Skip to content

Considering using IPFS for content-hosting

I like the concept of IPFS. I'm considering using it to host my homepage and possibly my Gemini capsule, and to pin some resources pertaining to FOSS, mental health, and digital rights. I'm just not sure about its adjacency to the NFT/Web3 scene.

In theory, I would setup an IPFS node on my Digital Ocean VPS, and use DNSLink to link my domain to an IPFS content address that points to the latest version of my homepage. The IPFS node would also contain pinned web resources that I'd like to keep available through IPFS.

One could use IPFS for its decentralization aand p2p features without ever using Protocol Lab's Filecoin-based NFT and Web3 storage. At least Filecoin uses proof-of-storage cryptocurrency algorithms that are greener and fairer than the computation-based proof-of-work algorithm of Bitcoin, so that kind of eases my conscience a bit.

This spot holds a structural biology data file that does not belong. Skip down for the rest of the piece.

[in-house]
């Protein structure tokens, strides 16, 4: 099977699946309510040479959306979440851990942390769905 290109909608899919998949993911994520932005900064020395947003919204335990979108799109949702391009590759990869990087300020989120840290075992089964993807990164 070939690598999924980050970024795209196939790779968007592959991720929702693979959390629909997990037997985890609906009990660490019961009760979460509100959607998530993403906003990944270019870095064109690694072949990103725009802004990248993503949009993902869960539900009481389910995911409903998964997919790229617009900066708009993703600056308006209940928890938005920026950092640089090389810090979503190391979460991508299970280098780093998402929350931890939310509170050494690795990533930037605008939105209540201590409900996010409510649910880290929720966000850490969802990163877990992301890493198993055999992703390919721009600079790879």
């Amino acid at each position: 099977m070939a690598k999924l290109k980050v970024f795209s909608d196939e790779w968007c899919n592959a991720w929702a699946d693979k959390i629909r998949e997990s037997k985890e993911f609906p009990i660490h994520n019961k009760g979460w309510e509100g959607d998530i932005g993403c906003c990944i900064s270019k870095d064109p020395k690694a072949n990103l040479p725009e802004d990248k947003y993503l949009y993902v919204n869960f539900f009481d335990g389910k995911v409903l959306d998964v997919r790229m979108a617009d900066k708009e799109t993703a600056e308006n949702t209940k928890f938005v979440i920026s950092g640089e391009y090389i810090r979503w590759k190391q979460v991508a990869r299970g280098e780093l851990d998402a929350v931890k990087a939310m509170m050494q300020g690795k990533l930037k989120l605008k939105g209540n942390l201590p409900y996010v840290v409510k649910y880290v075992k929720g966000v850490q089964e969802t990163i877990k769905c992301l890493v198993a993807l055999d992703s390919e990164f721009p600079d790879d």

From what I've gathered, Filecoin uses proof-of-replication and proof-of-spacetime consensus algorithms. Proof-of-replication is a kind of proof-of-storage that ensures that a user is dedicating a unique physical storage location to a piece of data and does not have replicas of the data in the same location. This prevents servers from creating multiple "Sybil" identities that can provide valid proofs-of-storage for each replica, selling those replicas to the same user, and then deduplicating them to their original unique copy which would render the sold replicas invalid. Proof-of-spacetime ensures that a user is using a certain amount of storage space over a period of time.

Still, though, I don't like the idea of being complicit in the NFT/Web3 hype. Aside from the environmental hazards involved in minting NFTs and mining cryptocurrency, it's a Ponzi scheme that deceives people into investing monetary value into something that is inherently valueless and thrives off the delusion that they own the thing.


Last updated: 2022-09-18